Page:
Commissioning Academy launched – a bit fluffy or transformative initiative?

Last week saw some major UK public sector announcements with a procurement angle. We had the Treasury’s Infrastructure Procurement routemap report which I’m ploughing through, and will come back to shortly, and the public launch by the Cabinet Office of the Commissioning Academy.

It’s quite a while since this idea was first promoted, but its clear that the development work has involved some fairly extensive piloting involving central and local government, health and other public bodies. The Academy is virtual – so there is no physical “university” or even training centre at the heart of it. It’s also not clear if external providers have been involved and to what extent, but it is being done on a cohort basis with much of the learning is through members of each cohort educating each other. The Cabinet Office expects 8 cohorts to participate in 2013 – each with around 25 people, of SCS1 / Grade 6 level (central Government) or equivalent in other sectors.

The Academy will bring commissioners from different parts of the public sector together to learn from the example of the most successful commissioning organisations. It will develop a cadre of professionals who are progressive in their outlook on how the public sector uses the resources available”.

I rather like the sound of that, although I would have expected to see some codification of the more technical aspects of “Commissioning” as well as the “learning from each other’s experience” type of education – both have their place. The programme consists of 8 development days, spread  over 6 months, including site visits to commissioning sites and discussions with other commissioners. “It is not a training course on technical processes” – that does introduce a bit of a worry about whether there is any solid basis here, or tangible capture of best practice through more permanent means than just nice visits and a bit of a chat...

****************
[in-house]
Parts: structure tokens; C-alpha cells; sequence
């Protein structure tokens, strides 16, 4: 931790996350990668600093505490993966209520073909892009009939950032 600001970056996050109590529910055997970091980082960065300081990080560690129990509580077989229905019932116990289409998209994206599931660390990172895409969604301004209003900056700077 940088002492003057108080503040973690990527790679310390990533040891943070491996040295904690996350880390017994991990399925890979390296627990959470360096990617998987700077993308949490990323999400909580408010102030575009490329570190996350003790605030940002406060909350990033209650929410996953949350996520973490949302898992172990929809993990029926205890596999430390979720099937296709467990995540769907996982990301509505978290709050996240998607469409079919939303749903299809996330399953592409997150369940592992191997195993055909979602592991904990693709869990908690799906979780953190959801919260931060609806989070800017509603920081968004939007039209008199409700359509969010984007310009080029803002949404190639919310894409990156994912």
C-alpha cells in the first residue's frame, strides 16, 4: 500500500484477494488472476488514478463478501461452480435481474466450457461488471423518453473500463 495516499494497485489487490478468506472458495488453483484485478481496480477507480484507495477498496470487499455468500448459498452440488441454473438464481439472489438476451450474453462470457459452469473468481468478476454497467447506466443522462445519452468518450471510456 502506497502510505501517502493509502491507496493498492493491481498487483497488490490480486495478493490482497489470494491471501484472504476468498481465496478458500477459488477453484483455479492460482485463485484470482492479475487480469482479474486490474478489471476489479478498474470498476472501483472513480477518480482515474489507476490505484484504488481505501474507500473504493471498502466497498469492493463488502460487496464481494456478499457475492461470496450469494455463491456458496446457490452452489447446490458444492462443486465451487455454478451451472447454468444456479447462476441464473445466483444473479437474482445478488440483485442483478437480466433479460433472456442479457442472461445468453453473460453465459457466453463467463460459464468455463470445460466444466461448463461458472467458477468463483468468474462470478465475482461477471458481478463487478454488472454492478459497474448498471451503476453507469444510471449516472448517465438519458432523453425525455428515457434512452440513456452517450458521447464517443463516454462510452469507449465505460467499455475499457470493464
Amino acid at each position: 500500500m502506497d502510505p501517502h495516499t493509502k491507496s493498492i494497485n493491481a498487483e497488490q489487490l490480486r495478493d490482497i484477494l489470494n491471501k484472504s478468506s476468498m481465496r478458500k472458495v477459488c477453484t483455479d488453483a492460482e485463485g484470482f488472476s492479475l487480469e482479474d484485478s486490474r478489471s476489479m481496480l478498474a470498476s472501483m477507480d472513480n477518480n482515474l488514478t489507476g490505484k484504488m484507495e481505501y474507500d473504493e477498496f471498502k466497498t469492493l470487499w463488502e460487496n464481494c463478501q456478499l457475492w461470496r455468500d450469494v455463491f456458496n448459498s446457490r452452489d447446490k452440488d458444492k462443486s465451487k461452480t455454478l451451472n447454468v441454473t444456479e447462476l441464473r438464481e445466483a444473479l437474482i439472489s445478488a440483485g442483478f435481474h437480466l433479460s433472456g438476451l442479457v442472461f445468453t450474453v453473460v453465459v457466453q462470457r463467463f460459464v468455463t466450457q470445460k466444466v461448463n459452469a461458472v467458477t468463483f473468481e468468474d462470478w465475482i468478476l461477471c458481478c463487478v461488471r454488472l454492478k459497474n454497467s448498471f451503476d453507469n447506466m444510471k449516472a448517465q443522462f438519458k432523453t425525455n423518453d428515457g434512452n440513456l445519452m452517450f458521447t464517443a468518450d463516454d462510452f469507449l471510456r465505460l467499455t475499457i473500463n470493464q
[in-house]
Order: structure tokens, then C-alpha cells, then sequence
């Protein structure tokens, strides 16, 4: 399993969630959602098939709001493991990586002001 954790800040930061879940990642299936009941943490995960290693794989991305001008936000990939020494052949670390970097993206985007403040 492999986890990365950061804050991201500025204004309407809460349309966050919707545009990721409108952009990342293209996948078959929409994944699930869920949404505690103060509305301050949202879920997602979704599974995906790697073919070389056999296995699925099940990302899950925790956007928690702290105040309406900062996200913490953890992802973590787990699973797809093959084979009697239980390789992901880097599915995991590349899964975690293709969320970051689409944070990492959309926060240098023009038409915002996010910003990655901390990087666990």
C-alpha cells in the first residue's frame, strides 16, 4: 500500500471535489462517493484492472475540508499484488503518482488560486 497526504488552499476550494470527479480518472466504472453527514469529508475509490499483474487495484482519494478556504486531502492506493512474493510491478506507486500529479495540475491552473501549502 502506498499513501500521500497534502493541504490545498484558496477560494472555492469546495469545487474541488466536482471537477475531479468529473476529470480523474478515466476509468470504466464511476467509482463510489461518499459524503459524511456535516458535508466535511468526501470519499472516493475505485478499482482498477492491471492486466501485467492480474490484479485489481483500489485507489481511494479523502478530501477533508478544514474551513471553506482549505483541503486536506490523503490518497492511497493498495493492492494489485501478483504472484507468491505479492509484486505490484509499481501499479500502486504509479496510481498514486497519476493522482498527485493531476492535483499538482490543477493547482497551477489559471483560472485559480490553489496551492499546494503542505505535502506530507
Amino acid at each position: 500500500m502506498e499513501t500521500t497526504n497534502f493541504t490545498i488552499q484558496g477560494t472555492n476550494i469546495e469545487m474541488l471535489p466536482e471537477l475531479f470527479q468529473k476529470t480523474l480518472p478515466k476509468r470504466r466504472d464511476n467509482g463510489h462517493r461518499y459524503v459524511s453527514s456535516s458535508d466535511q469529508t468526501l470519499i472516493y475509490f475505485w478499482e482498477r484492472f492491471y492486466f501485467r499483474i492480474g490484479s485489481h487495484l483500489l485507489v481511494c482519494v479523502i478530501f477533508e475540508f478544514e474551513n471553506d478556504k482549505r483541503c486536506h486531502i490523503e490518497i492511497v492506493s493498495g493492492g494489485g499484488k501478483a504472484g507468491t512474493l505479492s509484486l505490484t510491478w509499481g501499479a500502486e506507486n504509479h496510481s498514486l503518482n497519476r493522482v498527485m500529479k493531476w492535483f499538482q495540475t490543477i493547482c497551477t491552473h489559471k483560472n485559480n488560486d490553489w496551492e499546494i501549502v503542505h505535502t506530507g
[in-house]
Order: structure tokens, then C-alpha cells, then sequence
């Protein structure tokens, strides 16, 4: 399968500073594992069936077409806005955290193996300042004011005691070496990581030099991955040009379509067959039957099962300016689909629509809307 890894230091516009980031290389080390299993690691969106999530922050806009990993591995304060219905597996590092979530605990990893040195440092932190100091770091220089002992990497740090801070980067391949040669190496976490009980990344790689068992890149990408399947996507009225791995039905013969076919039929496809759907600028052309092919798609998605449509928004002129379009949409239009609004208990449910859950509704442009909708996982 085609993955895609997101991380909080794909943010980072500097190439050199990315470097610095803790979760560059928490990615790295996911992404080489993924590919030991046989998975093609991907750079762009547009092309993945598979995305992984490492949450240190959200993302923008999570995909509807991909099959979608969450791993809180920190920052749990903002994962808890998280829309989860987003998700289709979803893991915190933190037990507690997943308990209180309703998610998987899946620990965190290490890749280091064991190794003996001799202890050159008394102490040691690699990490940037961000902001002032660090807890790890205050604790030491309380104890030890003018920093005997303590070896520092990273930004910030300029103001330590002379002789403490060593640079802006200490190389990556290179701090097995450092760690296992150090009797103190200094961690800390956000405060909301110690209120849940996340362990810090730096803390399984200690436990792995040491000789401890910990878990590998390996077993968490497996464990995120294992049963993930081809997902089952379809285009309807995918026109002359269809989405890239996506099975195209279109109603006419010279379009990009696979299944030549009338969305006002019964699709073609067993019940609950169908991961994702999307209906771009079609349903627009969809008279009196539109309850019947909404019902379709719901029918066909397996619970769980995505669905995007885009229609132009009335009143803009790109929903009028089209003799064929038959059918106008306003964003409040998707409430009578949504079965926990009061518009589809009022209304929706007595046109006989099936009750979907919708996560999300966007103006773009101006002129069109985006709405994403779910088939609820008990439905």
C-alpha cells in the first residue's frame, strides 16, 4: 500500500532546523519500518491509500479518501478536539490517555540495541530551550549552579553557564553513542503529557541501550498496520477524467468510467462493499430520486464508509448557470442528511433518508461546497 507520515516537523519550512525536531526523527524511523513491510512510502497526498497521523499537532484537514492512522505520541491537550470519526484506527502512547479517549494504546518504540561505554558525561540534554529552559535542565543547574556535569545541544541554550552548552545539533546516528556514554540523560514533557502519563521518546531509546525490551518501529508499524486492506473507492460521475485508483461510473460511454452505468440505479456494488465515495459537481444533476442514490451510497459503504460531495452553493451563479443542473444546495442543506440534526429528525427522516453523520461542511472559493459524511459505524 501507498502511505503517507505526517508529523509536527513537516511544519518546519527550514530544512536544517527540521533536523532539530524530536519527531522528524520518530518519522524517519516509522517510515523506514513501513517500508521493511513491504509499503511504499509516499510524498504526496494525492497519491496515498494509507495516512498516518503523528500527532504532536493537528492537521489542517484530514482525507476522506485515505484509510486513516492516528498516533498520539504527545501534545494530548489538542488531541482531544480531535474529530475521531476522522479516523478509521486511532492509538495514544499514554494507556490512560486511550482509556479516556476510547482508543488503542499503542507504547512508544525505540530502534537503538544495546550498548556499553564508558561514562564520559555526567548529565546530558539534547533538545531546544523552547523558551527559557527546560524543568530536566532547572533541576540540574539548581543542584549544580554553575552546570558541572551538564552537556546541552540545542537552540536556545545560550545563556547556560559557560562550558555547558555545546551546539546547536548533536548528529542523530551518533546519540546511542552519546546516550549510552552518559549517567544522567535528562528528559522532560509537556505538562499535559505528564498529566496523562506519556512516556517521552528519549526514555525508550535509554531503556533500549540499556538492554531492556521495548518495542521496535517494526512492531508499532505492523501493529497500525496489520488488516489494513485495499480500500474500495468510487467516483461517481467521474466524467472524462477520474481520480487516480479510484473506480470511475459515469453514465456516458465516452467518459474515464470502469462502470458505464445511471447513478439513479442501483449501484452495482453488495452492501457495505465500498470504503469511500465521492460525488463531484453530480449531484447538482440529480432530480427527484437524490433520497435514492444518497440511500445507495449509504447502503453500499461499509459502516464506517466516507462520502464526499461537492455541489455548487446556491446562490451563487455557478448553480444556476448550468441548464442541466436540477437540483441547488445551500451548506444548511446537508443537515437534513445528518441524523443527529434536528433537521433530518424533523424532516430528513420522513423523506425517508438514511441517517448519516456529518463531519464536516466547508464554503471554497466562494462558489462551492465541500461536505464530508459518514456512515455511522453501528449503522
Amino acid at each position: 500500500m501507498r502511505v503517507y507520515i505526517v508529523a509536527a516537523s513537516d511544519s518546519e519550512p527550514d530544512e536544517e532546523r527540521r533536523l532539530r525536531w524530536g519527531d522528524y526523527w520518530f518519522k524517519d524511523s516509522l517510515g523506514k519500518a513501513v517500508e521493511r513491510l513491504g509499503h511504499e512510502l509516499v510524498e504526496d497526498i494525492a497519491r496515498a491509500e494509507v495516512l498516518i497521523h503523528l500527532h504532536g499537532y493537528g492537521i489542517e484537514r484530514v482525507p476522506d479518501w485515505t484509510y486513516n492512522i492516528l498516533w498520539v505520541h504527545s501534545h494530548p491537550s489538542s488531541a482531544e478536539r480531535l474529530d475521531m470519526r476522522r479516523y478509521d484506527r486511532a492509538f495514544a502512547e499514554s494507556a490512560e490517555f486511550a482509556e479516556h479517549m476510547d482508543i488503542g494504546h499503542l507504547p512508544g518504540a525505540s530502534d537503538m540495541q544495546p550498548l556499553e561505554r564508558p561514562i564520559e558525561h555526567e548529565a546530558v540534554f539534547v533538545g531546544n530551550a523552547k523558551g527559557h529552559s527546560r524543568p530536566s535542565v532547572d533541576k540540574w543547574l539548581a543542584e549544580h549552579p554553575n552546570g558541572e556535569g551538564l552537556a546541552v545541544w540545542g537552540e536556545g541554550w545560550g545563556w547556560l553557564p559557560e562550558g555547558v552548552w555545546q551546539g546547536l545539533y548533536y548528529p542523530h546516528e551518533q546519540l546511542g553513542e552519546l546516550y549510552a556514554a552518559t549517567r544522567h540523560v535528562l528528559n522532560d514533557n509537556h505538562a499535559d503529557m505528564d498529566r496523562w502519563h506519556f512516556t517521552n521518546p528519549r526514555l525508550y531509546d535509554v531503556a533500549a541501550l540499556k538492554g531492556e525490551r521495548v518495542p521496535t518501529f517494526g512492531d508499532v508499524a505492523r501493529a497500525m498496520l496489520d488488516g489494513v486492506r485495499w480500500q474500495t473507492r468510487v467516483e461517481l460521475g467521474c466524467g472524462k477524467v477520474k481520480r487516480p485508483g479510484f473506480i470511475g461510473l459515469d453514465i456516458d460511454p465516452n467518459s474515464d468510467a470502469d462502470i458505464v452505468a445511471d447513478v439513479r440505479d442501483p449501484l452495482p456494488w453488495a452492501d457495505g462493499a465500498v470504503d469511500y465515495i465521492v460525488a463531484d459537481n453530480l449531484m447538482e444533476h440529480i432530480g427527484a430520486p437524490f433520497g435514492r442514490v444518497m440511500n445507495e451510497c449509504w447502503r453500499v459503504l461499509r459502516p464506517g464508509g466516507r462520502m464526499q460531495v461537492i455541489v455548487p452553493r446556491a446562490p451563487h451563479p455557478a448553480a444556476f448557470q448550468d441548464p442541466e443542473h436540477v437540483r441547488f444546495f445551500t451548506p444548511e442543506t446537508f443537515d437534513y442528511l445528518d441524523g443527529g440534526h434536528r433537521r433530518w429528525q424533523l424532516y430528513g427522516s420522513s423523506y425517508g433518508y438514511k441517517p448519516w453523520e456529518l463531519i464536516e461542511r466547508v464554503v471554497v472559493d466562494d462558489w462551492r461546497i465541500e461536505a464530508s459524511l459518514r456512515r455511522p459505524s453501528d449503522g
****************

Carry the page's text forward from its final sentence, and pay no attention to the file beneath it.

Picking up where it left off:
The scope is very broad though -

“The Commissioning Academy programme uses practical, peer-led learning, covering key commissioning issues, such as:

  • outcome-based commissioning
  • whole-systems thinking, bringing all facets of public services together to tackle issues
  • working with the voluntary and community sector
  • behavioural insights
  • market engagement and development
  • alternative funding models, such as social impact bonds
  • joint commissioning across organisational boundaries
  • new models of delivery - such as mutual and joint venture companies”

Shall we re-visit the whole argument about whether commissioning is the same as procurement or one is a subset of the other? Perhaps not today. But I’m surprised there isn’t a little more “hard” procurement stuff in the content as published – an understanding of what is and isn’t possible under EU procurement regulations would for example seem to be key for commissioners. But the lack of that fits with the lack of technical content as advertised.

So will this make a difference? Well, of course it is scratching the surface of the issue, given the thousands and thousands of people involved with commissioning – a couple of hundred  going through this process isn’t going to change tigns overnight. And the lack of real analytical rigour may be an issue (although we can’t tell whether there is more to this than the “group discussion”) ..  Let’s conclude that it is a worthwhile initiative, but the jury is still very much out on whether it will make much difference.

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First Voice

  1. Dave Orr:

    Oh No! Two management newspeak words that are currently fashionable: “Academy” and “Commissioning”.

    Sounds better then “School for Outsourcing” doesn’t it?

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